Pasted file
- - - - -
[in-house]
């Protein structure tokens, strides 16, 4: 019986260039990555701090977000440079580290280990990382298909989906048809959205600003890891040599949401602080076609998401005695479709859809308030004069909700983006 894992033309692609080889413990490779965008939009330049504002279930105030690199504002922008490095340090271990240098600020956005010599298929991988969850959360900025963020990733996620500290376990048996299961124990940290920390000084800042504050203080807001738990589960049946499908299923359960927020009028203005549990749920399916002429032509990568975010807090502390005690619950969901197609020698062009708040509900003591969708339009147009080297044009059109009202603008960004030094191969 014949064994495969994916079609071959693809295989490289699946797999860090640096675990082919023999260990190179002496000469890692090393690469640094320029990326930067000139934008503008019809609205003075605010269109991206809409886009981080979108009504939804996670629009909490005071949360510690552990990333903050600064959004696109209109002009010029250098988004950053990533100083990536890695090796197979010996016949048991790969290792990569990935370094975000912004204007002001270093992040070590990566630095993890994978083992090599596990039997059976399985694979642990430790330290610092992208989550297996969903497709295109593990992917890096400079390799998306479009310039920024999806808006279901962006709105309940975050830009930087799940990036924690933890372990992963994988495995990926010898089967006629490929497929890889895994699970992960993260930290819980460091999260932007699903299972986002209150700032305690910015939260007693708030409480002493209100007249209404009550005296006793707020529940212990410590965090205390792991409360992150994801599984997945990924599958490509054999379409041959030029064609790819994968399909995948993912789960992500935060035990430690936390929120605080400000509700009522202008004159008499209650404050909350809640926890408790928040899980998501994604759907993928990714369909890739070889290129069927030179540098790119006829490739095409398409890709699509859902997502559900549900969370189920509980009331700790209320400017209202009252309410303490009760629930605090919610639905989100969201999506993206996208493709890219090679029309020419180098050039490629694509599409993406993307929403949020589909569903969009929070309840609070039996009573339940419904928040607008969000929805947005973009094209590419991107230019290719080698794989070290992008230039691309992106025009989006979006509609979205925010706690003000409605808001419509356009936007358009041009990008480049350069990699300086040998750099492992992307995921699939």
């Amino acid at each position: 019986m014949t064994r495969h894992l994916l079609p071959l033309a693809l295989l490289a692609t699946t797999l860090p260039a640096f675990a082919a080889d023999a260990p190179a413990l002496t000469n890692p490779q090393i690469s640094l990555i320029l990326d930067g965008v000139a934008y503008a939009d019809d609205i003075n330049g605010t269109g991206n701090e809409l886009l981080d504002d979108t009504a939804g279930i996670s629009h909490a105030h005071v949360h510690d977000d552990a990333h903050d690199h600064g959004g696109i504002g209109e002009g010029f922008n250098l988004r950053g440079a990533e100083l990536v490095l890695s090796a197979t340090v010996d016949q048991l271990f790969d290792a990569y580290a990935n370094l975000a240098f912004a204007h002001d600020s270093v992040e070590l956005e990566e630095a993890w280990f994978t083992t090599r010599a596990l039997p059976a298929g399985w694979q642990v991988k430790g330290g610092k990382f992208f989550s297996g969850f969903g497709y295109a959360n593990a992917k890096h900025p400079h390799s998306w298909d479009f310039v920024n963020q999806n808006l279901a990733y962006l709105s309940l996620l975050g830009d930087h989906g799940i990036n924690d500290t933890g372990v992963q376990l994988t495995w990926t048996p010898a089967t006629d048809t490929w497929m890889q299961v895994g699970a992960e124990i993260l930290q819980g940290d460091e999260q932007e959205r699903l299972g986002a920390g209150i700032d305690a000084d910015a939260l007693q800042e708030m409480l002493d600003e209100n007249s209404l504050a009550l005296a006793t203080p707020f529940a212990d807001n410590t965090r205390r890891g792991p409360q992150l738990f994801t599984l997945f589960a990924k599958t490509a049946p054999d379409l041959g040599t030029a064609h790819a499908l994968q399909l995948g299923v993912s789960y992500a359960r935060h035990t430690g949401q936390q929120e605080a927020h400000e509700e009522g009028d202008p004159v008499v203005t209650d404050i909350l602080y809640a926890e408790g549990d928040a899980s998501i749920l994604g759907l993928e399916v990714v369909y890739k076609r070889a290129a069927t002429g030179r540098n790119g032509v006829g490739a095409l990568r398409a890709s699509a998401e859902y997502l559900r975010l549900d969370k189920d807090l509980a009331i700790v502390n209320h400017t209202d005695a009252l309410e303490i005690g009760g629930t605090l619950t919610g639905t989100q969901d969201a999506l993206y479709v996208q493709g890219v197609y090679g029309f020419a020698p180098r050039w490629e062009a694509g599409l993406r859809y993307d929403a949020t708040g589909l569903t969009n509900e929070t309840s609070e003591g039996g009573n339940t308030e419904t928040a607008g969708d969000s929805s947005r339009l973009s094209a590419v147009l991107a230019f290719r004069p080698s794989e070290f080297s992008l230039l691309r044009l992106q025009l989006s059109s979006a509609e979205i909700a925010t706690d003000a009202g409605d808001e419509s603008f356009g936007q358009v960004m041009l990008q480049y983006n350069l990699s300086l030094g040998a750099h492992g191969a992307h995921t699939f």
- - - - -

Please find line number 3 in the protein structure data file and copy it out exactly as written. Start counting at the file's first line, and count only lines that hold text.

């Amino acid at each position: 019986m014949t064994r495969h894992l994916l079609p071959l033309a693809l295989l490289a692609t699946t797999l860090p260039a640096f675990a082919a080889d023999a260990p190179a413990l002496t000469n890692p490779q090393i690469s640094l990555i320029l990326d930067g965008v000139a934008y503008a939009d019809d609205i003075n330049g605010t269109g991206n701090e809409l886009l981080d504002d979108t009504a939804g279930i996670s629009h909490a105030h005071v949360h510690d977000d552990a990333h903050d690199h600064g959004g696109i504002g209109e002009g010029f922008n250098l988004r950053g440079a990533e100083l990536v490095l890695s090796a197979t340090v010996d016949q048991l271990f790969d290792a990569y580290a990935n370094l975000a240098f912004a204007h002001d600020s270093v992040e070590l956005e990566e630095a993890w280990f994978t083992t090599r010599a596990l039997p059976a298929g399985w694979q642990v991988k430790g330290g610092k990382f992208f989550s297996g969850f969903g497709y295109a959360n593990a992917k890096h900025p400079h390799s998306w298909d479009f310039v920024n963020q999806n808006l279901a990733y962006l709105s309940l996620l975050g830009d930087h989906g799940i990036n924690d500290t933890g372990v992963q376990l994988t495995w990926t048996p010898a089967t006629d048809t490929w497929m890889q299961v895994g699970a992960e124990i993260l930290q819980g940290d460091e999260q932007e959205r699903l299972g986002a920390g209150i700032d305690a000084d910015a939260l007693q800042e708030m409480l002493d600003e209100n007249s209404l504050a009550l005296a006793t203080p707020f529940a212990d807001n410590t965090r205390r890891g792991p409360q992150l738990f994801t599984l997945f589960a990924k599958t490509a049946p054999d379409l041959g040599t030029a064609h790819a499908l994968q399909l995948g299923v993912s789960y992500a359960r935060h035990t430690g949401q936390q929120e605080a927020h400000e509700e009522g009028d202008p004159v008499v203005t209650d404050i909350l602080y809640a926890e408790g549990d928040a899980s998501i749920l994604g759907l993928e399916v990714v369909y890739k076609r070889a290129a069927t002429g030179r540098n790119g032509v006829g490739a095409l990568r398409a890709s699509a998401e859902y997502l559900r975010l549900d969370k189920d807090l509980a009331i700790v502390n209320h400017t209202d005695a009252l309410e303490i005690g009760g629930t605090l619950t919610g639905t989100q969901d969201a999506l993206y479709v996208q493709g890219v197609y090679g029309f020419a020698p180098r050039w490629e062009a694509g599409l993406r859809y993307d929403a949020t708040g589909l569903t969009n509900e929070t309840s609070e003591g039996g009573n339940t308030e419904t928040a607008g969708d969000s929805s947005r339009l973009s094209a590419v147009l991107a230019f290719r004069p080698s794989e070290f080297s992008l230039l691309r044009l992106q025009l989006s059109s979006a509609e979205i909700a925010t706690d003000a009202g409605d808001e419509s603008f356009g936007q358009v960004m041009l990008q480049y983006n350069l990699s300086l030094g040998a750099h492992g191969a992307h995921t699939f």